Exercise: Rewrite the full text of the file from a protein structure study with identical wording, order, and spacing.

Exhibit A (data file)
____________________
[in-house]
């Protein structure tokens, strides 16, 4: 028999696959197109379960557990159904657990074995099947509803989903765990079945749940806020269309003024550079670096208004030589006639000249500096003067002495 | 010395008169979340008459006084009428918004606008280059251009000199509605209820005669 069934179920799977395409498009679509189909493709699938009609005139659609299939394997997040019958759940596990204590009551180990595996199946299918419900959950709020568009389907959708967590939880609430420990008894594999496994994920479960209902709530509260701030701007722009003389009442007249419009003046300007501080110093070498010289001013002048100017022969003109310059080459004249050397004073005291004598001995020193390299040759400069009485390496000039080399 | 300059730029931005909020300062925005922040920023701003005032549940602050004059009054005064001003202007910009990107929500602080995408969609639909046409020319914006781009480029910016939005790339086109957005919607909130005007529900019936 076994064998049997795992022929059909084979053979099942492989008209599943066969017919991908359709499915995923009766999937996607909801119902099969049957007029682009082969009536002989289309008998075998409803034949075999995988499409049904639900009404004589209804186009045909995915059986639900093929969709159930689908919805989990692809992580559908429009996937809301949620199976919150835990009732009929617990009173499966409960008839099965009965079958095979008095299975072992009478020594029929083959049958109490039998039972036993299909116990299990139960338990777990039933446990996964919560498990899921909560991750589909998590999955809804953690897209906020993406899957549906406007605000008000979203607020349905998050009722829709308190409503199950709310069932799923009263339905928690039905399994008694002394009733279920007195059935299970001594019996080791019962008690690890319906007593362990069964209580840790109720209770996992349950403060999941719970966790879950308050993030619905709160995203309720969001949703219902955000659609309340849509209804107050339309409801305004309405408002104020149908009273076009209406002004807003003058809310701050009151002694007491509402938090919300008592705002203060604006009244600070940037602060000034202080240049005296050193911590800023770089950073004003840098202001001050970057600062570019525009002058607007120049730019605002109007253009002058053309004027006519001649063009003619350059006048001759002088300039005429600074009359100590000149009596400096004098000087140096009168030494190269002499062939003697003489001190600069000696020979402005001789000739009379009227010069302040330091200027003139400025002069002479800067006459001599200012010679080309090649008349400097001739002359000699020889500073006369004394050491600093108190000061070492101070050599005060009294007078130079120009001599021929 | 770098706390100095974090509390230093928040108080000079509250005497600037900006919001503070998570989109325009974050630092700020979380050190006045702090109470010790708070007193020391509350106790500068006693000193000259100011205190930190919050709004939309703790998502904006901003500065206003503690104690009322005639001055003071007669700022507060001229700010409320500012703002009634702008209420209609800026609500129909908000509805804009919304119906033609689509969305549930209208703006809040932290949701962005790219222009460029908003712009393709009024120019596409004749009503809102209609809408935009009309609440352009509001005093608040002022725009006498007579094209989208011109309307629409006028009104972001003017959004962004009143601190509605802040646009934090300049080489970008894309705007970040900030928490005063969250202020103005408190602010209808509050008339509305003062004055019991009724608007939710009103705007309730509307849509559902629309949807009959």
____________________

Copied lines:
[in-house]
């Protein structure tokens, strides 16, 4: 028999696959197109379960557990159904657990074995099947509803989903765990079945749940806020269309003024550079670096208004030589006639000249500096003067002495 | 010395008169979340008459006084009428918004606008280059251009000199509605209820005669 069934179920799977395409498009679509189909493709699938009609005139659609299939394997997040019958759940596990204590009551180990595996199946299918419900959950709020568009389907959708967590939880609430420990008894594999496994994920479960209902709530509260701030701007722009003389009442007249419009003046300007501080110093070498010289001013002048100017022969003109310059080459004249050397004073005291004598001995020193390299040759400069009485390496000039080399 | 300059730029931005909020300062925005922040920023701003005032549940602050004059009054005064001003202007910009990107929500602080995408969609639909046409020319914006781009480029910016939005790339086109957005919607909130005007529900019936 076994064998049997795992022929059909084979053979099942492989008209599943066969017919991908359709499915995923009766999937996607909801119902099969049957007029682009082969009536002989289309008998075998409803034949075999995988499409049904639900009404004589209804186009045909995915059986639900093929969709159930689908919805989990692809992580559908429009996937809301949620199976919150835990009732009929617990009173499966409960008839099965009965079958095979008095299975072992009478020594029929083959049958109490039998039972036993299909116990299990139960338990777990039933446990996964919560498990899921909560991750589909998590999955809804953690897209906020993406899957549906406007605000008000979203607020349905998050009722829709308190409503199950709310069932799923009263339905928690039905399994008694002394009733279920007195059935299970001594019996080791019962008690690890319906007593362990069964209580840790109720209770996992349950403060999941719970966790879950308050993030619905709160995203309720969001949703219902955000659609309340849509209804107050339309409801305004309405408002104020149908009273076009209406002004807003003058809310701050009151002694007491509402938090919300008592705002203060604006009244600070940037602060000034202080240049005296050193911590800023770089950073004003840098202001001050970057600062570019525009002058607007120049730019605002109007253009002058053309004027006519001649063009003619350059006048001759002088300039005429600074009359100590000149009596400096004098000087140096009168030494190269002499062939003697003489001190600069000696020979402005001789000739009379009227010069302040330091200027003139400025002069002479800067006459001599200012010679080309090649008349400097001739002359000699020889500073006369004394050491600093108190000061070492101070050599005060009294007078130079120009001599021929 | 770098706390100095974090509390230093928040108080000079509250005497600037900006919001503070998570989109325009974050630092700020979380050190006045702090109470010790708070007193020391509350106790500068006693000193000259100011205190930190919050709004939309703790998502904006901003500065206003503690104690009322005639001055003071007669700022507060001229700010409320500012703002009634702008209420209609800026609500129909908000509805804009919304119906033609689509969305549930209208703006809040932290949701962005790219222009460029908003712009393709009024120019596409004749009503809102209609809408935009009309609440352009509001005093608040002022725009006498007579094209989208011109309307629409006028009104972001003017959004962004009143601190509605802040646009934090300049080489970008894309705007970040900030928490005063969250202020103005408190602010209808509050008339509305003062004055019991009724608007939710009103705007309730509307849509559902629309949807009959």